Fall 2002 (Vol. III, No. 3) Table of Contents
- Editor’s Notes
- the Interview: J. R. McWillians – ABooksearch.com
- Popshops Offers Merchants a New Deal
- The Interview: Andy Gutterman – MyOwnBookshop.com
- ChooseBooks.com Update
- Rhett Moran – BookAvenue
- Author Book Review: Debra L. Winegarten
- Author Book Review: Kevin Paglia
- Author Book Review: Jai Sen
- IOBA Q & A Column
- Frustrating Image Processing Roundtable
- Commonly Used Bookseller Abbreviations
- Book Fair Toolbox
- How an English Orphan Girl Became a Viscountess and Went to California
- Ephemeral Assays – The Word
- Internet Resources for Bibliographic Research: OCLC
- A Book and an Obsession – the Goldstone’s Out of the Flames
- The Dickens Reference Shelf. An Annotated List.
- 2002 Rocky Mountain Antiquarian Book Fair
- 2002 Colorado Book Seminar
- Michael Guessford – Oak Knoll Press
- Jack Allen, author of “Change of Heart”, “An Innocent Among them”
- Gary Kurtz, author of “Cold Noses at the Pearly Gate”
- Self-Interview: Sean O’Donoghue, U.K. Bookseller
- Adam Niswander, Author and Bookseller
- Ken Fermoyle, Author and Bookseller
- Marjorie Helms, author of “Not In Front of the Children”
- Anirvan Chatterjee and Charlie Hsu, BookFinder.com
- Elephant Skin
- Tom Sawyer, Creator of Record Manager, BookMaster, BookMate and now BookWriter
Database URL: http://www.myownbookshop.com
Andy, when will MyOwnBookshop.com launch?
Target launch date is set for November 15, 2002.
What was your purpose in starting a online book database (i.e., to help online booksellers, to get a database that does what you think a book database should do, because it’s a good business to be in, all of the above, none of the above, or ????).
We’ve been in the book business for over 17 years and absolutely love the business. One of the things we’ve noticed over the years is that although most booksellers list their books on multiple book databases, there is no single site out there that seems to be serving these booksellers properly while at the same time focusing business attention where it will help everyone the most, namely, enabling buyers to find and buy their books as easily as possible through accurate search returns coupled with a smooth e-commerce system, as well as attracting book-buyers to the site. Nobody yet seems to understand both sides of the equation, Buyers AND Sellers.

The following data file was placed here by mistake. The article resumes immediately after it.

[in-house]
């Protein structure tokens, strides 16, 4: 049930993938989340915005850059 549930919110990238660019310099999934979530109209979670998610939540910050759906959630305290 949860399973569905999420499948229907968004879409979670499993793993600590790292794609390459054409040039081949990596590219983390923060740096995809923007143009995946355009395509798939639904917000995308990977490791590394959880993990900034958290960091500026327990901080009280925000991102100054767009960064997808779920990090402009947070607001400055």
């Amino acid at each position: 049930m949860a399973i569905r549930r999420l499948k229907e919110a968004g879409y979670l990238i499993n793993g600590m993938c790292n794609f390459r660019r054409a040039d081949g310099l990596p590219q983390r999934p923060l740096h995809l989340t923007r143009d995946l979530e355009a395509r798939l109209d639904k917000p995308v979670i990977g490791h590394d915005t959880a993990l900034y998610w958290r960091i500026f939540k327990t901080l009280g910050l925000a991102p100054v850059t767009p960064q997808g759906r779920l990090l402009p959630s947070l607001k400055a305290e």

Most existing online book exchanges focus on booksellers because booksellers supply their revenue in the form of subscription fees. We think there is a wonderful opportunity for MyOwnBookshop.com to shift the focus to book buyers and make a fun, easy and accurate site that caters to the needs and wants of book buyers rather than booksellers. Don’t get me wrong, we will be fanatical about supporting our booksellers, but we believe that booksellers understand that in order to succeed on any online book exchange, the site must have a clear focus on customer support while at the same time placing most of the emphasis and resources on attracting and retaining a loyal, book-buying customer base.
Without customers, an online exchange is pointless, so that is where the emphasis needs to be. We also believe that it was very important to have booksellers as the owners of the site and that is why we have pursued our existing funding strategy. Our service is owned and operated by many knowledgeable booksellers who know the business and have a passion for books. They are not here simply to make a fast buck.
I know you have several investors in TitlesDirect. Are all of your present investors booksellers?
All but two. We started out with four people starting UBIX Corp. to develop and sell BookTrakker Pro in 1996, with plans to start an online service through the program.
With UBIX, two of us were booksellers and the other two were programmers. After three years in development, with many changes in the market for programs, we launched BookTrakker Pro 1.0. Very quickly we developed two upgrades to 2.0, which 260 booksellers are now using. We just released version 2.1, which, among other improvements, now runs anywhere in the world. BookTrakker has become the most popular program for those booksellers willing to purchase a program for managing their inventory and uploads.
In 1998 we started to explore the possibility of developing an online database like ABE and Bibliofind. Through a personal connection with executive management at Barnesandnoble.com we were able to go to New York in May 1999, and give the executive management a demonstration of BookTrakker and our plans for an online system. What none of us at that table knew was the Chairman of B&N had already made a decision not in invest in an outside database developer. So we left New York considerably wiser, with a much better understanding of the corporate mindset, and came back to Charlottesville to try and do this on our own. It’s taken us a little over three years, but here we are, only months away from launch.